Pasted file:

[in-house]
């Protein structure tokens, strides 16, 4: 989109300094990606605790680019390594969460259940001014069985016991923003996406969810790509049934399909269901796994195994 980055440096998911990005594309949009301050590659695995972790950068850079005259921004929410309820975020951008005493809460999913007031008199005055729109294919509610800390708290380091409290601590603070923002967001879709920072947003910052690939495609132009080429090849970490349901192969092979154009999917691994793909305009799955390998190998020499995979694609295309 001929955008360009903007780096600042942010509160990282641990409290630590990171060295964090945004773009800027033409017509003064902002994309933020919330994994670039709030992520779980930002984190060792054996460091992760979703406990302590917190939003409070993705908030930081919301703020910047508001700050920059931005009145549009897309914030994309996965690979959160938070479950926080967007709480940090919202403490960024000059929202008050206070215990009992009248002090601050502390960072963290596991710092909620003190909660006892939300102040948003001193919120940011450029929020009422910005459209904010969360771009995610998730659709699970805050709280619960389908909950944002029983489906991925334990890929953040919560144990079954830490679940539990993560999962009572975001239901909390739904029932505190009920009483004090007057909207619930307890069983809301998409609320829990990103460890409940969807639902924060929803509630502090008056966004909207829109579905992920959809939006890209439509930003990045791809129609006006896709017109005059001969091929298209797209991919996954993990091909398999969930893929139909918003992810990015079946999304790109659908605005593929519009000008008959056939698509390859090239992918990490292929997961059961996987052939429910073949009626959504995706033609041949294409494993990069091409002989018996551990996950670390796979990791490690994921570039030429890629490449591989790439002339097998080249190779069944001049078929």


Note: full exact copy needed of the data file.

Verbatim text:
[in-house]
């Protein structure tokens, strides 16, 4: 989109300094990606605790680019390594969460259940001014069985016991923003996406969810790509049934399909269901796994195994 980055440096998911990005594309949009301050590659695995972790950068850079005259921004929410309820975020951008005493809460999913007031008199005055729109294919509610800390708290380091409290601590603070923002967001879709920072947003910052690939495609132009080429090849970490349901192969092979154009999917691994793909305009799955390998190998020499995979694609295309 001929955008360009903007780096600042942010509160990282641990409290630590990171060295964090945004773009800027033409017509003064902002994309933020919330994994670039709030992520779980930002984190060792054996460091992760979703406990302590917190939003409070993705908030930081919301703020910047508001700050920059931005009145549009897309914030994309996965690979959160938070479950926080967007709480940090919202403490960024000059929202008050206070215990009992009248002090601050502390960072963290596991710092909620003190909660006892939300102040948003001193919120940011450029929020009422910005459209904010969360771009995610998730659709699970805050709280619960389908909950944002029983489906991925334990890929953040919560144990079954830490679940539990993560999962009572975001239901909390739904029932505190009920009483004090007057909207619930307890069983809301998409609320829990990103460890409940969807639902924060929803509630502090008056966004909207829109579905992920959809939006890209439509930003990045791809129609006006896709017109005059001969091929298209797209991919996954993990091909398999969930893929139909918003992810990015079946999304790109659908605005593929519009000008008959056939698509390859090239992918990490292929997961059961996987052939429910073949009626959504995706033609041949294409494993990069091409002989018996551990996950670390796979990791490690994921570039030429890629490449591989790439002339097998080249190779069944001049078929």